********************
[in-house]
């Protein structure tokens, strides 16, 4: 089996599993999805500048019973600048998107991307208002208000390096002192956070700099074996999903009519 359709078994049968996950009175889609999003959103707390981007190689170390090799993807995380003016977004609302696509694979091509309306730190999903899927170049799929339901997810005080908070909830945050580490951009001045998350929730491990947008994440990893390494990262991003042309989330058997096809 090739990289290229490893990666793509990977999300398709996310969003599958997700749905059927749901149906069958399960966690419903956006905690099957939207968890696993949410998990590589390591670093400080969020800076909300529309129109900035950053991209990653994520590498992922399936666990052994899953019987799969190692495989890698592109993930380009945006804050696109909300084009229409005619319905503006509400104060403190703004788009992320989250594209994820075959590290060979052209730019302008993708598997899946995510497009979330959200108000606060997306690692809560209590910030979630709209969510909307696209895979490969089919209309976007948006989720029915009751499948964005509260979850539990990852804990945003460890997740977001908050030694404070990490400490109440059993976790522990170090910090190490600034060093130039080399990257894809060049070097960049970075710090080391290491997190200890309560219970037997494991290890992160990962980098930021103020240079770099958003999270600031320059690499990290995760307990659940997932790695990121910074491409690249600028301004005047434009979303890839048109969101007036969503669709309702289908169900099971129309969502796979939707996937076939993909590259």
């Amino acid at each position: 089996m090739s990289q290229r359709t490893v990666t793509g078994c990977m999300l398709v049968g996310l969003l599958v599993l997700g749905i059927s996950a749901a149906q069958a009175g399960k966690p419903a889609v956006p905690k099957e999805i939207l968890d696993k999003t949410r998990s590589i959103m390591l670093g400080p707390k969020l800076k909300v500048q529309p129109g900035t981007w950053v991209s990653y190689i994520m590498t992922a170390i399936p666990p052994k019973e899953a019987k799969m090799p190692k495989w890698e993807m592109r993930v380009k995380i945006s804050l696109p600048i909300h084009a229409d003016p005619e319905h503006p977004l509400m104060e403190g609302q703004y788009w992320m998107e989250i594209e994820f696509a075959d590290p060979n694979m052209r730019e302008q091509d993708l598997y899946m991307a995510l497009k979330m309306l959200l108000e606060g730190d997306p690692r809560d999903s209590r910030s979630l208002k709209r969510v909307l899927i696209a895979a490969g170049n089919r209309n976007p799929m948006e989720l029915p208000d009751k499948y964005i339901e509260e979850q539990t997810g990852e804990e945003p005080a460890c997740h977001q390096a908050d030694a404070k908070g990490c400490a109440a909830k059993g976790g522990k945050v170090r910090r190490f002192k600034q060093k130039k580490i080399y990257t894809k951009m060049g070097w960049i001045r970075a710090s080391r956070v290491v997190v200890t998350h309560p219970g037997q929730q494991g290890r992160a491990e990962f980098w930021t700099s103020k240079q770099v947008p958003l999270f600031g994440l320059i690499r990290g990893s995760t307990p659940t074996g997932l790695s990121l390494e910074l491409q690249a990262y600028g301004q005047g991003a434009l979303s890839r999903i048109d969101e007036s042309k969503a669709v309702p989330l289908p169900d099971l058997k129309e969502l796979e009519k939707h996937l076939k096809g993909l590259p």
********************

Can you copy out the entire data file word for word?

[in-house]
């Protein structure tokens, strides 16, 4: 089996599993999805500048019973600048998107991307208002208000390096002192956070700099074996999903009519 359709078994049968996950009175889609999003959103707390981007190689170390090799993807995380003016977004609302696509694979091509309306730190999903899927170049799929339901997810005080908070909830945050580490951009001045998350929730491990947008994440990893390494990262991003042309989330058997096809 090739990289290229490893990666793509990977999300398709996310969003599958997700749905059927749901149906069958399960966690419903956006905690099957939207968890696993949410998990590589390591670093400080969020800076909300529309129109900035950053991209990653994520590498992922399936666990052994899953019987799969190692495989890698592109993930380009945006804050696109909300084009229409005619319905503006509400104060403190703004788009992320989250594209994820075959590290060979052209730019302008993708598997899946995510497009979330959200108000606060997306690692809560209590910030979630709209969510909307696209895979490969089919209309976007948006989720029915009751499948964005509260979850539990990852804990945003460890997740977001908050030694404070990490400490109440059993976790522990170090910090190490600034060093130039080399990257894809060049070097960049970075710090080391290491997190200890309560219970037997494991290890992160990962980098930021103020240079770099958003999270600031320059690499990290995760307990659940997932790695990121910074491409690249600028301004005047434009979303890839048109969101007036969503669709309702289908169900099971129309969502796979939707996937076939993909590259």
């Amino acid at each position: 089996m090739s990289q290229r359709t490893v990666t793509g078994c990977m999300l398709v049968g996310l969003l599958v599993l997700g749905i059927s996950a749901a149906q069958a009175g399960k966690p419903a889609v956006p905690k099957e999805i939207l968890d696993k999003t949410r998990s590589i959103m390591l670093g400080p707390k969020l800076k909300v500048q529309p129109g900035t981007w950053v991209s990653y190689i994520m590498t992922a170390i399936p666990p052994k019973e899953a019987k799969m090799p190692k495989w890698e993807m592109r993930v380009k995380i945006s804050l696109p600048i909300h084009a229409d003016p005619e319905h503006p977004l509400m104060e403190g609302q703004y788009w992320m998107e989250i594209e994820f696509a075959d590290p060979n694979m052209r730019e302008q091509d993708l598997y899946m991307a995510l497009k979330m309306l959200l108000e606060g730190d997306p690692r809560d999903s209590r910030s979630l208002k709209r969510v909307l899927i696209a895979a490969g170049n089919r209309n976007p799929m948006e989720l029915p208000d009751k499948y964005i339901e509260e979850q539990t997810g990852e804990e945003p005080a460890c997740h977001q390096a908050d030694a404070k908070g990490c400490a109440a909830k059993g976790g522990k945050v170090r910090r190490f002192k600034q060093k130039k580490i080399y990257t894809k951009m060049g070097w960049i001045r970075a710090s080391r956070v290491v997190v200890t998350h309560p219970g037997q929730q494991g290890r992160a491990e990962f980098w930021t700099s103020k240079q770099v947008p958003l999270f600031g994440l320059i690499r990290g990893s995760t307990p659940t074996g997932l790695s990121l390494e910074l491409q690249a990262y600028g301004q005047g991003a434009l979303s890839r999903i048109d969101e007036s042309k969503a669709v309702p989330l289908p169900d099971l058997k129309e969502l796979e009519k939707h996937l076939k096809g993909l590259p």